Catwoman #48 continues Selina and Valmont’s international adventure as they head to Tuscany to make a bid for Dario’s life. Nico Leon is back on art duties, bringing back the slick aesthetic of the beginning of Tini Howard’s run with mixed results. While the new setting injects some life into the series, Valmont’s love story with Selina takes priority, resulting in a final page that rings hollow.
Starting with the positives, I like the idea of Selina and Valmont’s mission in Tuscany to convince the head of the Tomasso family to spare Dario and leave him under Selina’s protection. I love Leon’s ornate backgrounds and frames for many of these panels, giving the scenes a sense of lavishness befitting the grand setting. It also hints at the inner reality of Don Lorenzo’s wife, Vittoria, as she is in many ways stuck as her husband’s caretaker in his old age. The ornate backgrounds are beautiful, but also cage her within the villa’s walls in the same way her marriage does. Less endearing about Vittoria is her rampant homophobia as she calls Dario an unrepentant sinner, which makes Selina helping her take over the Tomasso family all the more unpleasant. Selina’s morality is all over the place in recent issues, and this chapter is no different.
Before Selina appeals directly to Vittoria, she turns the screws in on extended family member, Mia Tomasso, who wants to help save Dario, but not at the risk of losing her lavish lifestyle. There is genuine drama to be mined from the Tomasso family in Italy, but Howard’s script puts Dario in immediate danger, forcing Selina to brute force her way into Vittoria and the Don’s bedroom. There is a really bad splash page where Selina and Valmont barge into the bedroom, which for some reason has the duo’s back to the reader. The composition is canted, to capture the sense of surprise, yet the focus is on Vittoria and the Don’s reactions, putting us more so on Selina’s side of things. The canted angle makes sense if the composition was drawn from Vittoria’s point of view, but here it’s far too pulled back to deliver any tension leaving the page a misfire. The giant dialogue bubble of at the center of the page throws off the composition as well.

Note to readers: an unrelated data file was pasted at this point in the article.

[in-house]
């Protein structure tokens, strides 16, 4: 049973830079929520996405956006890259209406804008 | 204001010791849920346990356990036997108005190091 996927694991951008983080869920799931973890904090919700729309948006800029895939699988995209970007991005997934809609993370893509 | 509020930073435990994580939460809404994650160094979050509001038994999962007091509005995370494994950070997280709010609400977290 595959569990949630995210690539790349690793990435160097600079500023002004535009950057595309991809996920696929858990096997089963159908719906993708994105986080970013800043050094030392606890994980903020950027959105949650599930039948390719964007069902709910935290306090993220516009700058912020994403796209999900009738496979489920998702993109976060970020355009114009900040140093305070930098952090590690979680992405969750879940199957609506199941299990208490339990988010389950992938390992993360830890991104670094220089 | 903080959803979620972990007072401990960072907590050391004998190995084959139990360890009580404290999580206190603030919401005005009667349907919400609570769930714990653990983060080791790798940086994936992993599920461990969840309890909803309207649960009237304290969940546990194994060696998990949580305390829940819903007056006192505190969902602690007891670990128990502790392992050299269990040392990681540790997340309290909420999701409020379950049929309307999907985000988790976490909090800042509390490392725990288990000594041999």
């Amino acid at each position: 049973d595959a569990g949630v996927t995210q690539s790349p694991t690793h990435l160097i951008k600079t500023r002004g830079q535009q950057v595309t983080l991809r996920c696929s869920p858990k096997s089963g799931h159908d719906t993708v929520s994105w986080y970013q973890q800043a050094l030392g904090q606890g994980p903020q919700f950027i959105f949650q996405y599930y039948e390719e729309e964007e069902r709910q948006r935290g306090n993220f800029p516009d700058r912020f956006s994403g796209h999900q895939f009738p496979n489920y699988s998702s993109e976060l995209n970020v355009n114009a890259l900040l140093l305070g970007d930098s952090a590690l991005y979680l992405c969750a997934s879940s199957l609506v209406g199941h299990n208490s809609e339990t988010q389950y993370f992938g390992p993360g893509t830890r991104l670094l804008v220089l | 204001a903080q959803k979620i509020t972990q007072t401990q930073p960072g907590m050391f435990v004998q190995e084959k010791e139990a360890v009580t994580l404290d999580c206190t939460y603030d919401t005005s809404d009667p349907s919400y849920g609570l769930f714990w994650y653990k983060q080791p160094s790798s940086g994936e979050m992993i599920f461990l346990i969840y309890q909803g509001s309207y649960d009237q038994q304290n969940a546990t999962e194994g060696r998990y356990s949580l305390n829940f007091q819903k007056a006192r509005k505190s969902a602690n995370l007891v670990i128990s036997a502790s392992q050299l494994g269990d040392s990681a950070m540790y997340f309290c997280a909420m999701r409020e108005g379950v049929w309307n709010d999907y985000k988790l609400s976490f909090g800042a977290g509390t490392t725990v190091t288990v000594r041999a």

Selina eventually strong arms Vittoria into taking control of the Tomasso family but Leon’s page composition is claustrophobic. There are several close up panels of Vittoria and Selina’s faces as Selina manipulates her into realizing that she is the true leader of the crime family. Josh Reed’s letters leave very little room for the page to breathe, which is also a consequence of Howard’s script overwriting this encounter. There’s also a strange sense that Selina is more endeared toward Vittoria than the Don, despite them both being unrepentant and bigoted criminals. Selina slaps the Don with the symbolic “Black Glove” which bestows its owner with ownership of the Tomasso family, and gives an “attagirl” as Vittoria wrests power from her husband. It is clear that Selina is manipulating Vittoria to help rescue Dario, but the scene’s entire dynamic is muddled at best. Speaking of muddled, we also have a short scene where Dario’s former lover, Noah, attempts to turn the tables on Black Mask when handing Dario over to him. Noah himself hasn’t been given time to develop either, so I’m not sure what investment I’m supposed to have in his well-being. All this scene does is serve as a way for Black Mask to gain possession of Dario. Simply put, there’s just too many characters at play here, leaving the narrative increasingly complex, without the satisfaction of seeing things click together.
The rest of the issue deals with Selina and Valmont’s attempts to return to Gotham as quickly as possible. Valmont calls in a favor from some of his friends from the League of Assassins where he explains that former members help each other out by using the league’s vast resources. It’s a fine enough explanation, but also feels equal parts convenient and over complicated. Despite calling in this favor, Valmont and Selina immediately go on the attack, fighting off their would be saviors, which includes the cannibalistic Flamingo. While it’s a fun sequence, it brings to attention the greatest weakness of the series: Valmont. While Valmont’s past has been hinted at, I feel as though Howard has done very little to truly develop him and give a glimpse into his real self. As it is, Valmont comes off more as the mysterious lover you’d find on the cover of a romance novel. Almost every one of his lines is flirtatious toward Selina, and his attempt to change his ways to not kill has never really been demonstrated. The biggest issue that arises because of Valmont’s unclear characterization comes in the final few pages.
- You’re a fan of Valmont and don’t mind Selina’s feelings towards him.
- Nico Leon’s slick aesthetic appeals to you.
- Selina’s inconsistent morality doesn’t turn you away.
Catwoman #48 features yet another change of scenery that injects some life into Tini Howard’s increasingly muddled narrative. Right now, reader enjoyment hinges largely on whether or not Valmont is a compelling love interest for Selina. As it stands, there’s a lack of true understanding of who Valmont is as a person, existing mostly as a cliche of a “dangerous lover” type. Until the series gives me a reason to truly care about Valmont and his relationship to Selina it’s hard to recommend readers stick around.
Disclaimer: DC Comics provided Batman News with a copy of this comic for the purpose of this review.